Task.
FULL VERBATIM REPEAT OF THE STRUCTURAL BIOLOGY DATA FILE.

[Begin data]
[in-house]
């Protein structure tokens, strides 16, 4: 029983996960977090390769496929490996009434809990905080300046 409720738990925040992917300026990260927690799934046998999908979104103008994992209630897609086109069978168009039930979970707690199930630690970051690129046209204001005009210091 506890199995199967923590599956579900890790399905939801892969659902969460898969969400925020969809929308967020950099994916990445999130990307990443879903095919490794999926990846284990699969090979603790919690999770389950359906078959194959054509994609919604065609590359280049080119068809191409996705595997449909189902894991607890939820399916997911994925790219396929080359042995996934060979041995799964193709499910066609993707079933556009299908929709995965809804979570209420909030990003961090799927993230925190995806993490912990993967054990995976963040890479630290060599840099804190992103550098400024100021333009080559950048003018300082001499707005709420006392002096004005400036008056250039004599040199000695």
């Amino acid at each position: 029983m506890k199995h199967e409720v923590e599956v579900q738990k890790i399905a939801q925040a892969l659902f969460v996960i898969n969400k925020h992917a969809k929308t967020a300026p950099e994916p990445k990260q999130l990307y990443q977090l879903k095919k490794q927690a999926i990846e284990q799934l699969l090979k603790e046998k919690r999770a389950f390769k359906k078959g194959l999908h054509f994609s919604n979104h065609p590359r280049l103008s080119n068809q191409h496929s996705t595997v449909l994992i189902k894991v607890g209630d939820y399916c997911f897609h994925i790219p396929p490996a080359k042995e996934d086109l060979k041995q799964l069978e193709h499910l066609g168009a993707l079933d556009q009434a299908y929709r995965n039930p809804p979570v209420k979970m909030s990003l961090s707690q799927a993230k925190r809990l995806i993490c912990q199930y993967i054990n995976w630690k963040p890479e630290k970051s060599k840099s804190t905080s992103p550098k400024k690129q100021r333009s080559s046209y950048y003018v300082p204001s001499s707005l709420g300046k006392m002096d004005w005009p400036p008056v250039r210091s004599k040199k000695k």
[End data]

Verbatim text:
[in-house]
């Protein structure tokens, strides 16, 4: 029983996960977090390769496929490996009434809990905080300046 409720738990925040992917300026990260927690799934046998999908979104103008994992209630897609086109069978168009039930979970707690199930630690970051690129046209204001005009210091 506890199995199967923590599956579900890790399905939801892969659902969460898969969400925020969809929308967020950099994916990445999130990307990443879903095919490794999926990846284990699969090979603790919690999770389950359906078959194959054509994609919604065609590359280049080119068809191409996705595997449909189902894991607890939820399916997911994925790219396929080359042995996934060979041995799964193709499910066609993707079933556009299908929709995965809804979570209420909030990003961090799927993230925190995806993490912990993967054990995976963040890479630290060599840099804190992103550098400024100021333009080559950048003018300082001499707005709420006392002096004005400036008056250039004599040199000695």
């Amino acid at each position: 029983m506890k199995h199967e409720v923590e599956v579900q738990k890790i399905a939801q925040a892969l659902f969460v996960i898969n969400k925020h992917a969809k929308t967020a300026p950099e994916p990445k990260q999130l990307y990443q977090l879903k095919k490794q927690a999926i990846e284990q799934l699969l090979k603790e046998k919690r999770a389950f390769k359906k078959g194959l999908h054509f994609s919604n979104h065609p590359r280049l103008s080119n068809q191409h496929s996705t595997v449909l994992i189902k894991v607890g209630d939820y399916c997911f897609h994925i790219p396929p490996a080359k042995e996934d086109l060979k041995q799964l069978e193709h499910l066609g168009a993707l079933d556009q009434a299908y929709r995965n039930p809804p979570v209420k979970m909030s990003l961090s707690q799927a993230k925190r809990l995806i993490c912990q199930y993967i054990n995976w630690k963040p890479e630290k970051s060599k840099s804190t905080s992103p550098k400024k690129q100021r333009s080559s046209y950048y003018v300082p204001s001499s707005l709420g300046k006392m002096d004005w005009p400036p008056v250039r210091s004599k040199k000695k």